How to Use Welding Glass as a Budget Big Stopper
You will no doubt have read about using welding glass in place of and expensive 10 stop Neutral density filter. I decided this was something worth trying before investing in a proper 10 stop ND and I found it pretty successful. Here what to do if you want to try it.
The first step is to buy yourself a bit of welding glass I picked mine up from Amazon for around £2; eBay also has plenty of this stuff available. After having a look on various forum posts etc. about the subject I was clear that a shade 10 glass was the popular choice so that’s what I went for.
Here’s the one I’m using.
Once the glass arrived the next step was to be able to mount it to my lens. For this I used and adapter ring from the Cokin P system which you can also pick up really cheaply on Amazon or e-bay. In order to put the glass onto the ring I place a thin line of blutack onto the adapter ring all the way around so as no light can leak in the pressed the ring firmly onto the glass. In the picture below you can see the blutack ring on the glass after I removed the ring.
If you want to make sure that your new long exposure filter is going to be vertically orientated when on your lens it is worth screwing the adapter ring onto the lens before attaching the glass and marking the top of the ring.
Now that you have built your Welding Glass ND Filter you’re going to want to shoot some shots with it but how do you know how long to expose your photo for. For this there are a number of apps for IOS and android that will calculate this for you. I use android and my app of choice is Exposed. You simply tell it your shutter time without the filter and the number of F-stops that the filter will reduce the light by and it calculates the required exposure time. It also has a built-in timer with alarm which is really handy for exposures requiring use of bulb mode.
Now you know how to calculate the exposure time required but wait how many stops reduction does your welding glass ND filter actually give you. This is easy to calculate using your cameras histogram and an app like I spoke about before.
The first step is to lock the camera in position on a tripod and take a photograph of a plain neutral surface a grey card or sheet of white paper are ideal. Put your camera in aperture priority and shoot without the filter. Raising your ISO to a pretty high level here can really speed up the process as if your initial shot requires a shutter speed of 1/8th sec the some of your subsequent exposures are going to be several minutes, so raise your ISO until you get a shutter speed of around 1/30-1/60th.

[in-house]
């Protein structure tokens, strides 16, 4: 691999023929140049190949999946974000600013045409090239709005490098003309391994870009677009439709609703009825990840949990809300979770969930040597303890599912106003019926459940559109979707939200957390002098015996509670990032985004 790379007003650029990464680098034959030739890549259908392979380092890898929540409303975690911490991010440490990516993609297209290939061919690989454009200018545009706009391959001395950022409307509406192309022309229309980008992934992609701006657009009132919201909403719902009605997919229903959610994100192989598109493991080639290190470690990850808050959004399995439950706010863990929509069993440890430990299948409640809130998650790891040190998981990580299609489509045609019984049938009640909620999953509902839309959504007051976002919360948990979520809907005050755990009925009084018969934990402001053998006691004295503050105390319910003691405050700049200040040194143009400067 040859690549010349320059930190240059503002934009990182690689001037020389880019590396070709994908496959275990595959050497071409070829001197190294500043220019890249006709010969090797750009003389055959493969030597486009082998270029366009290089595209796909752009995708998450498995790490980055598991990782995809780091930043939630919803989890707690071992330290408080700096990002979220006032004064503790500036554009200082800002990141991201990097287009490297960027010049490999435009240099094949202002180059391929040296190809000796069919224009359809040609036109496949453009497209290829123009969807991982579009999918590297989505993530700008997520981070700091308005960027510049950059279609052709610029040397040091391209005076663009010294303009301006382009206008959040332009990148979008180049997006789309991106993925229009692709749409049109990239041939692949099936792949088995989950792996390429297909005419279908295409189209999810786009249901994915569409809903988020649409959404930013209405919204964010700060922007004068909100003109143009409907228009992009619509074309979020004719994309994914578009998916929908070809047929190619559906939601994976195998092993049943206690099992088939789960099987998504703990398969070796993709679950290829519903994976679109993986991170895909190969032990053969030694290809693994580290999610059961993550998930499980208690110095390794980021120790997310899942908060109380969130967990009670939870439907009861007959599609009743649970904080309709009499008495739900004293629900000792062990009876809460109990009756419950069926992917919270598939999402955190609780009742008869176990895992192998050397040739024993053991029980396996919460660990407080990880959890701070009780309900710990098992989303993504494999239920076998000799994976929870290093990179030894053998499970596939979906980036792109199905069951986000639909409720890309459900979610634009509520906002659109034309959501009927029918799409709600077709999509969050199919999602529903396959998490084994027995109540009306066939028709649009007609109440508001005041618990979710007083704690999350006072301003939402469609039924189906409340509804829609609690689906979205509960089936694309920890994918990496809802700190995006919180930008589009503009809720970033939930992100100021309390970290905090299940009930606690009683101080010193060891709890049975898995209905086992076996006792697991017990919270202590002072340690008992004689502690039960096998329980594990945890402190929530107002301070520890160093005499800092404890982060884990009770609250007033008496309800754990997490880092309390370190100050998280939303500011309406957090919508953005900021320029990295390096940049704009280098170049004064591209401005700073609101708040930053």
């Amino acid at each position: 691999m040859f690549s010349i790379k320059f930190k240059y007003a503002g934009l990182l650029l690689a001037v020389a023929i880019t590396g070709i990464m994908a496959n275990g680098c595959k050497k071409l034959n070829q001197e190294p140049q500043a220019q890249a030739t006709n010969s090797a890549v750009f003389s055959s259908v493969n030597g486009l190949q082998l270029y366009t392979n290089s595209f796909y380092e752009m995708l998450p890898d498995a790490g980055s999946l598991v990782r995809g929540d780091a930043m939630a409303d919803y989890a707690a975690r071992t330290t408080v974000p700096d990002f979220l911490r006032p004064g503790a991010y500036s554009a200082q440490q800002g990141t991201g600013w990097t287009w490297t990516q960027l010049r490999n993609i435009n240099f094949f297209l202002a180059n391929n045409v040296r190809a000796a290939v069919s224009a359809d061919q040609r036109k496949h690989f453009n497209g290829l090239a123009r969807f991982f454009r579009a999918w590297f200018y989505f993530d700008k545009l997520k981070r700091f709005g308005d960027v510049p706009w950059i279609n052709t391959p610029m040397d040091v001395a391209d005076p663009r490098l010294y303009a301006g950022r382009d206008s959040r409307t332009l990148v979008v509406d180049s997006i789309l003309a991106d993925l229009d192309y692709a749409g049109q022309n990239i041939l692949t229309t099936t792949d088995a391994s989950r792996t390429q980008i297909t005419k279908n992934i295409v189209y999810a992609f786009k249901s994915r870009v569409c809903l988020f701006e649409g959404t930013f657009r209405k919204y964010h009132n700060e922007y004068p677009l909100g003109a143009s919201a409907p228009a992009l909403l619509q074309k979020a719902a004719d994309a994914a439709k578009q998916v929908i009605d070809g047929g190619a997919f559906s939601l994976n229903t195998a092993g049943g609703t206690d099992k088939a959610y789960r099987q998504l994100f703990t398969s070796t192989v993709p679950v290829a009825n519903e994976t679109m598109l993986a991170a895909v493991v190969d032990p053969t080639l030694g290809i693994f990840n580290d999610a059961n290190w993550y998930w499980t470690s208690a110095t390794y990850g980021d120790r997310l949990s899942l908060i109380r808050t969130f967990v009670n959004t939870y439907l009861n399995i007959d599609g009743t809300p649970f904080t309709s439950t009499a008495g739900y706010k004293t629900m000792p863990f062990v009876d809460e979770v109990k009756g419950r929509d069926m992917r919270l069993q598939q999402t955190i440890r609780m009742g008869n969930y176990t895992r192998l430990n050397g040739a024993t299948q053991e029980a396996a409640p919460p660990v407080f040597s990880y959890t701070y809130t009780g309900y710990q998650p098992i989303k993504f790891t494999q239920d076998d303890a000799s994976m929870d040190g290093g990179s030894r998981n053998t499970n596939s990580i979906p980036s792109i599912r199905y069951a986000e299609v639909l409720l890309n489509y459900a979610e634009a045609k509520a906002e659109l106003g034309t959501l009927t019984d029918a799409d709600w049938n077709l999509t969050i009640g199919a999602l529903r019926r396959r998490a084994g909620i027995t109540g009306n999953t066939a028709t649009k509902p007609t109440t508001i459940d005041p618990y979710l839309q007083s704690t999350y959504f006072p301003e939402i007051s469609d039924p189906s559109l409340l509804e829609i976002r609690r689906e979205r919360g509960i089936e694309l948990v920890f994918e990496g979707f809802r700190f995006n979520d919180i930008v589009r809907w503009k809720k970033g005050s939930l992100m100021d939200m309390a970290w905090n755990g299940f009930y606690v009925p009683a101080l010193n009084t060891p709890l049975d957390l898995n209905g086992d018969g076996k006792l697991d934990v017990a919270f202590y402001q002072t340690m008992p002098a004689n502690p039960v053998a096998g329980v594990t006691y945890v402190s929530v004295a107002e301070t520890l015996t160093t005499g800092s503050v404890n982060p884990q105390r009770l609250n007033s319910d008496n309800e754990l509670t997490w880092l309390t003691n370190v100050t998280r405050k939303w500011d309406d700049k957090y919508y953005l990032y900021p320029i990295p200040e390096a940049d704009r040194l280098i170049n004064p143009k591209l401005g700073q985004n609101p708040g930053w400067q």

Now that you have your initial shot without the filter switch to manual making sure to keep your aperture and ISO the same as you used for your reference shot. Put your filter on and using your app calculated the exposure for a 10 stop reduction. (10 stops is a good place to start as your glass will probably be somewhere in this region) now take another shot of the card/paper. Compare the histogram of the reference shot and your 10 stop exposure if the 10 stop exposure is brighter try again using 12 stops reduction or try 8 if it is darker. Keep Trying different values until you get a shot in which the histogram looks as close as possible to the reference shot, now you know how many stop of reduction you are getting. My welding glass ND filter gives me a 12 stop reduction, fantastic for doing some really long exposures.
Obviously a £2 piece of welding glass is not a high quality photographic filter and there are going to be some issues so what are they.
- The glass isn’t coated so is quite prone to flare
- The glass shows up smudges and fingerprints really strongly
- The edges can be quite sharp.
The biggest downside to your welding glass ND however is the colour cast. Once you try it out you will find that there is a very strong green cast, so strong that it is virtually impossible to completely remove in post however if you convert to monochrome you can still get a stunning final shot. A lot of the types of shot where this type of long exposure filter are commonly used really suit the black and white treatment anyway.
To give you an idea of what possible with your welding glass ND here’s a before and after look at one of the photos I captured with mine.